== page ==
Standard & Poor’s Ratings Services says the new, stricter regulatory capital requirements for banks announced in September by the Bank for International Settlements’ are likely to increase the cost of securitization.
The BIS announcement marked the adoption of several revisions to the regulatory capital framework–collectively known as Basel III–that the Basel
Committee on Banking Supervision (BCBS) had previously proposed to address some of the main issues that arose during the credit crisis.
Basel III includes some specific changes to banks’ treatment of securitization exposures when calculating their capital requirements, including:
- The application of a 1250% risk weight to some lower-rated and unrated securitization exposures;
- The introduction of more conservative collateral haircuts (discounts) for securitization collateral with respect to counterparty exposure; and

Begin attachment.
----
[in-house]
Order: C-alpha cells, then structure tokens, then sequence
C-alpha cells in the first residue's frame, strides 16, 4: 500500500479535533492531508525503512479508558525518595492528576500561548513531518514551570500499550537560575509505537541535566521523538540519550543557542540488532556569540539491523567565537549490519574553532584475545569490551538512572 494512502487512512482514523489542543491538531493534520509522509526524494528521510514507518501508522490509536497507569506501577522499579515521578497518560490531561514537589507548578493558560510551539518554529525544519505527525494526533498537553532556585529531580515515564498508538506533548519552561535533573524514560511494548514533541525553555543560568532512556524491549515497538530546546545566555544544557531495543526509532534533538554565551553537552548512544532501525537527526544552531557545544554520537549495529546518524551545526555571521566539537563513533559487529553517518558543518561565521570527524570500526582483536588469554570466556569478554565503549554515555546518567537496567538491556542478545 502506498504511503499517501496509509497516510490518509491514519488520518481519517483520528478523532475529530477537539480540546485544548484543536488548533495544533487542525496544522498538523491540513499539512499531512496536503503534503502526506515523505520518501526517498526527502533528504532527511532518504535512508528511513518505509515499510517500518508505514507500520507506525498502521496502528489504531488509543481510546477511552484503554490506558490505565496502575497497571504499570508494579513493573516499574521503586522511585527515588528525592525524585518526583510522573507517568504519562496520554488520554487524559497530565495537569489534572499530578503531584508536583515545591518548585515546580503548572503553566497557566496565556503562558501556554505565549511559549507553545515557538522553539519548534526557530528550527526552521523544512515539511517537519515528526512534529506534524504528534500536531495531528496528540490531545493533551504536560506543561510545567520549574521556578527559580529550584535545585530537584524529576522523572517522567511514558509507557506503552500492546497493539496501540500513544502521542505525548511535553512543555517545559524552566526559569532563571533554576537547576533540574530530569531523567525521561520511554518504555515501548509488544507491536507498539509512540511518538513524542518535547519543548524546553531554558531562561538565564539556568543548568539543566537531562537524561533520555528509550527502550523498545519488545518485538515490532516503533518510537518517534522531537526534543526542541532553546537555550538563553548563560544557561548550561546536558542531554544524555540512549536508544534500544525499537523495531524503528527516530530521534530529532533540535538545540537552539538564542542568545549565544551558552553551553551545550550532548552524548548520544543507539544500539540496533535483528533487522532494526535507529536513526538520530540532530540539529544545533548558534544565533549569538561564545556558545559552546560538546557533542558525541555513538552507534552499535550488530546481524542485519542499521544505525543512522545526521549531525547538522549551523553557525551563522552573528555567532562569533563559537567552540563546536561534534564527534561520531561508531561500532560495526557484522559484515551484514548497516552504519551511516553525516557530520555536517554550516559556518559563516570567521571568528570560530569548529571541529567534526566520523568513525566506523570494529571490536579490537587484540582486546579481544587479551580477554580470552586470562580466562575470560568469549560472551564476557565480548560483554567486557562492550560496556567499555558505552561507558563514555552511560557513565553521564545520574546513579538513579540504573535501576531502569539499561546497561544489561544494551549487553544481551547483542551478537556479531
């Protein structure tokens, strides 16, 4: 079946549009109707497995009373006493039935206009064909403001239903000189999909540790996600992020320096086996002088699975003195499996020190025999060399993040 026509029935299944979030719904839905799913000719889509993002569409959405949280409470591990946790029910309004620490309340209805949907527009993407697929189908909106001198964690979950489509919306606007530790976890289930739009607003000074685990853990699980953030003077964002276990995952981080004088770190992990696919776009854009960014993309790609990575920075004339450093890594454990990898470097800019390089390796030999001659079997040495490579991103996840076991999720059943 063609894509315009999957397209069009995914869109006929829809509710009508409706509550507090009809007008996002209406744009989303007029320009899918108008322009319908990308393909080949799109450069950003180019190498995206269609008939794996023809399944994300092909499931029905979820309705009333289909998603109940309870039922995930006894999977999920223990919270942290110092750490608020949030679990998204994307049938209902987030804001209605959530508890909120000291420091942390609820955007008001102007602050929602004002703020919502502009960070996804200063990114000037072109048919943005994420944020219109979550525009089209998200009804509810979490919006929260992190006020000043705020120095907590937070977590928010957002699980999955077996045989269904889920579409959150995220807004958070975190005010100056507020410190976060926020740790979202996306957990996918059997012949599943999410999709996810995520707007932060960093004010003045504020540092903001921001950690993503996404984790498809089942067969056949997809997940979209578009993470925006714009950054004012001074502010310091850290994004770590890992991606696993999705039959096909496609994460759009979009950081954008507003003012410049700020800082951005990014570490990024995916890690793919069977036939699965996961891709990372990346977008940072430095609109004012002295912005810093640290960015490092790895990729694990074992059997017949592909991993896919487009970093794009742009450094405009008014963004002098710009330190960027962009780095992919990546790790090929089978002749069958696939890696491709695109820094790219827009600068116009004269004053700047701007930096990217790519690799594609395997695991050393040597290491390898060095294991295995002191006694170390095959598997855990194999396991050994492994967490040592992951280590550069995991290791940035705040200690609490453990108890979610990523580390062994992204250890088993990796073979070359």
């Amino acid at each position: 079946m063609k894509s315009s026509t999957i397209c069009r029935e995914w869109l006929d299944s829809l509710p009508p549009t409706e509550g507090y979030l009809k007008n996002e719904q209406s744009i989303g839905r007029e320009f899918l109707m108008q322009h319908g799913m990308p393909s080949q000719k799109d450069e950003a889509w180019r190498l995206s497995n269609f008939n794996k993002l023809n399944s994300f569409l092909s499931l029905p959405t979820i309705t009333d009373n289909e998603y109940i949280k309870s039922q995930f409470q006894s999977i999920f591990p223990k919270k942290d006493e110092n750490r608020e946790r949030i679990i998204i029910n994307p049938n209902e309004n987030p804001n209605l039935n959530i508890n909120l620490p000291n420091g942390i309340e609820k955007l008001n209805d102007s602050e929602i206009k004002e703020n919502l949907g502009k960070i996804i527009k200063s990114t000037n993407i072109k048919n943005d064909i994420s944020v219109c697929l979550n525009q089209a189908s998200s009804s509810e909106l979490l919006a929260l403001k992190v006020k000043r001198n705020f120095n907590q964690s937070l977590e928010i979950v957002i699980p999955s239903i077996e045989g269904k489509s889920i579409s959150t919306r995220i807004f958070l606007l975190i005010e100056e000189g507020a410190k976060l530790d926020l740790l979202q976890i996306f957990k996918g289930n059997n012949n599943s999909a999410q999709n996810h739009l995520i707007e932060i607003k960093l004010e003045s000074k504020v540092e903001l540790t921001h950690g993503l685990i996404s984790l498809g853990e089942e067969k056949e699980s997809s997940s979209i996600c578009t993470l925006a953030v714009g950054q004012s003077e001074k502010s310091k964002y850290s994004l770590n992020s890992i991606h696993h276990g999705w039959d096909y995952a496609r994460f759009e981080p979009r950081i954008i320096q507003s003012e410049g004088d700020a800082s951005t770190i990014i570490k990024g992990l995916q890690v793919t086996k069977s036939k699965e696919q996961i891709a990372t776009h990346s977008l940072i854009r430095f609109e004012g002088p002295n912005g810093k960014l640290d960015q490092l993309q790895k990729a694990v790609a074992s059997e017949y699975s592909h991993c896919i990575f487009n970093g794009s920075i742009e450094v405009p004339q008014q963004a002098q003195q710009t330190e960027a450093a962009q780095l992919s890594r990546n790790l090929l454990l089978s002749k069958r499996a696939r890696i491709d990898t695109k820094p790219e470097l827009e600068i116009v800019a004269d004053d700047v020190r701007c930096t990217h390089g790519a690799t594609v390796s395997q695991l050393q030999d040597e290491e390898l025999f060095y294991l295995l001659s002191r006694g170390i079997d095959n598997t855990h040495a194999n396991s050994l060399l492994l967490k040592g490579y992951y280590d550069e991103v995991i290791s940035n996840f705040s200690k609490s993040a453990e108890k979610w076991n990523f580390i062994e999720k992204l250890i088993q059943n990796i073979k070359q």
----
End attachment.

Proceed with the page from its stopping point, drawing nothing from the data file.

- The introduction of specific risk haircuts for securitization exposures when calculating the capital requirement related to market risk.
“We believe the adoption of the Basel III capital requirement platform is likely to raise the cost of securitization and could influence the strategies of banks that originate or invest in structured finance transactions,” said Standard & Poor’s credit analyst Jaiho Cho. “With the more-conservative capital reserve requirements for certain securitization exposures, banks may look for ways to reduce their existing exposures and will likely also try to reduce the potential capital charges arising from new transactions.”